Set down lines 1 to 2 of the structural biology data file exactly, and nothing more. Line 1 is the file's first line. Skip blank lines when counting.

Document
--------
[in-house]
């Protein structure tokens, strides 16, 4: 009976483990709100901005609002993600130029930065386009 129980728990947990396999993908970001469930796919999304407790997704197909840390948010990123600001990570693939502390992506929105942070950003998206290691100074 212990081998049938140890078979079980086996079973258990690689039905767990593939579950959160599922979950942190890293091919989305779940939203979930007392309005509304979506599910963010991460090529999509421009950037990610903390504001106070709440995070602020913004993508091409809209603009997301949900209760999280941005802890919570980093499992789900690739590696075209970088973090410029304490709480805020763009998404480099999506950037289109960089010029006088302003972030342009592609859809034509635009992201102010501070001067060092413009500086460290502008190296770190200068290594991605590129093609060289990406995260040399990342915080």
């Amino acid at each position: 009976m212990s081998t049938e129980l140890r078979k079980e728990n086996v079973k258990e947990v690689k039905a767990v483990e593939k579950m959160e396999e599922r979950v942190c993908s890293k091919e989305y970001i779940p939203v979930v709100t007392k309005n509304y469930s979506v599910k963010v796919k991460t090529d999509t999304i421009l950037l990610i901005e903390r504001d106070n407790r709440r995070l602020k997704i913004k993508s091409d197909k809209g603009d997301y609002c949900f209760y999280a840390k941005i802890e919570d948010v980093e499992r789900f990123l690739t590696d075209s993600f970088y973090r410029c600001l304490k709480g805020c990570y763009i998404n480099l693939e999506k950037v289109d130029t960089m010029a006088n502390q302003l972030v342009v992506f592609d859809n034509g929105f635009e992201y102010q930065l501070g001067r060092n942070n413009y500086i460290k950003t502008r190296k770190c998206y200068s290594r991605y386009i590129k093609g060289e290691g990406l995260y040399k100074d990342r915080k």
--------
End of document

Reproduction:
[in-house]
């Protein structure tokens, strides 16, 4: 009976483990709100901005609002993600130029930065386009 129980728990947990396999993908970001469930796919999304407790997704197909840390948010990123600001990570693939502390992506929105942070950003998206290691100074 212990081998049938140890078979079980086996079973258990690689039905767990593939579950959160599922979950942190890293091919989305779940939203979930007392309005509304979506599910963010991460090529999509421009950037990610903390504001106070709440995070602020913004993508091409809209603009997301949900209760999280941005802890919570980093499992789900690739590696075209970088973090410029304490709480805020763009998404480099999506950037289109960089010029006088302003972030342009592609859809034509635009992201102010501070001067060092413009500086460290502008190296770190200068290594991605590129093609060289990406995260040399990342915080």